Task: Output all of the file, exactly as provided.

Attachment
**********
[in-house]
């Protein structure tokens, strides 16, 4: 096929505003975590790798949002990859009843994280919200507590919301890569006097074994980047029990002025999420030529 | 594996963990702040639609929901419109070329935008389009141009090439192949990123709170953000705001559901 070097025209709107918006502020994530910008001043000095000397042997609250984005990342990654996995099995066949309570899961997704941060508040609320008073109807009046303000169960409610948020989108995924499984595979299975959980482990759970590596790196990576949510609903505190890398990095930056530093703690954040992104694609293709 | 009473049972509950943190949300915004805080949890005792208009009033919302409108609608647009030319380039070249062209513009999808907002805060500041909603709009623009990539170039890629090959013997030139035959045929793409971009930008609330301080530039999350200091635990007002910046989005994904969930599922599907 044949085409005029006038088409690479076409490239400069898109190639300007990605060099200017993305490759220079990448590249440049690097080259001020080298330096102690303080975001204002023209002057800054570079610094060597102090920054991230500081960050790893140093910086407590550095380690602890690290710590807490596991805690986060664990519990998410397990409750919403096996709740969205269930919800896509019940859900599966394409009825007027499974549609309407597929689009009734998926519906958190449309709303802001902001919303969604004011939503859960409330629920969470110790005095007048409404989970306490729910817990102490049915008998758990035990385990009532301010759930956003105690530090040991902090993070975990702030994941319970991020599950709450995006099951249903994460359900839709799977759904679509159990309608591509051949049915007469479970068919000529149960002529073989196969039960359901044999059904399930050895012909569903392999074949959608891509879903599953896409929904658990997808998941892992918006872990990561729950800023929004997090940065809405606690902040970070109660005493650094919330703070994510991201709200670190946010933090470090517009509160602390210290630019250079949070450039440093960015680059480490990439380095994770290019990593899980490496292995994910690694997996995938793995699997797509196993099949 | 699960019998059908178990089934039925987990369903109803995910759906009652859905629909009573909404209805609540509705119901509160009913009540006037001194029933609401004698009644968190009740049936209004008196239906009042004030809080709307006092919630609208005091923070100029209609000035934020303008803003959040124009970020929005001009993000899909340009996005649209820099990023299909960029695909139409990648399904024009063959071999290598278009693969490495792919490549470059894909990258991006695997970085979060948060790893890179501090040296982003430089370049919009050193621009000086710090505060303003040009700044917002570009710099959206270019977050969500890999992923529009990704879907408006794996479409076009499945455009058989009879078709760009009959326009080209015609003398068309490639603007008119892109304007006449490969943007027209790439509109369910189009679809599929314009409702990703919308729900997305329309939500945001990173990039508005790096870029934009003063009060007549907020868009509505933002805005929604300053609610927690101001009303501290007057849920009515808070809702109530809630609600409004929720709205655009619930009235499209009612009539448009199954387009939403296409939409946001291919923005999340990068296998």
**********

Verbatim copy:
[in-house]
């Protein structure tokens, strides 16, 4: 096929505003975590790798949002990859009843994280919200507590919301890569006097074994980047029990002025999420030529 | 594996963990702040639609929901419109070329935008389009141009090439192949990123709170953000705001559901 070097025209709107918006502020994530910008001043000095000397042997609250984005990342990654996995099995066949309570899961997704941060508040609320008073109807009046303000169960409610948020989108995924499984595979299975959980482990759970590596790196990576949510609903505190890398990095930056530093703690954040992104694609293709 | 009473049972509950943190949300915004805080949890005792208009009033919302409108609608647009030319380039070249062209513009999808907002805060500041909603709009623009990539170039890629090959013997030139035959045929793409971009930008609330301080530039999350200091635990007002910046989005994904969930599922599907 044949085409005029006038088409690479076409490239400069898109190639300007990605060099200017993305490759220079990448590249440049690097080259001020080298330096102690303080975001204002023209002057800054570079610094060597102090920054991230500081960050790893140093910086407590550095380690602890690290710590807490596991805690986060664990519990998410397990409750919403096996709740969205269930919800896509019940859900599966394409009825007027499974549609309407597929689009009734998926519906958190449309709303802001902001919303969604004011939503859960409330629920969470110790005095007048409404989970306490729910817990102490049915008998758990035990385990009532301010759930956003105690530090040991902090993070975990702030994941319970991020599950709450995006099951249903994460359900839709799977759904679509159990309608591509051949049915007469479970068919000529149960002529073989196969039960359901044999059904399930050895012909569903392999074949959608891509879903599953896409929904658990997808998941892992918006872990990561729950800023929004997090940065809405606690902040970070109660005493650094919330703070994510991201709200670190946010933090470090517009509160602390210290630019250079949070450039440093960015680059480490990439380095994770290019990593899980490496292995994910690694997996995938793995699997797509196993099949 | 699960019998059908178990089934039925987990369903109803995910759906009652859905629909009573909404209805609540509705119901509160009913009540006037001194029933609401004698009644968190009740049936209004008196239906009042004030809080709307006092919630609208005091923070100029209609000035934020303008803003959040124009970020929005001009993000899909340009996005649209820099990023299909960029695909139409990648399904024009063959071999290598278009693969490495792919490549470059894909990258991006695997970085979060948060790893890179501090040296982003430089370049919009050193621009000086710090505060303003040009700044917002570009710099959206270019977050969500890999992923529009990704879907408006794996479409076009499945455009058989009879078709760009009959326009080209015609003398068309490639603007008119892109304007006449490969943007027209790439509109369910189009679809599929314009409702990703919308729900997305329309939500945001990173990039508005790096870029934009003063009060007549907020868009509505933002805005929604300053609610927690101001009303501290007057849920009515808070809702109530809630609600409004929720709205655009619930009235499209009612009539448009199954387009939403296409939409946001291919923005999340990068296998």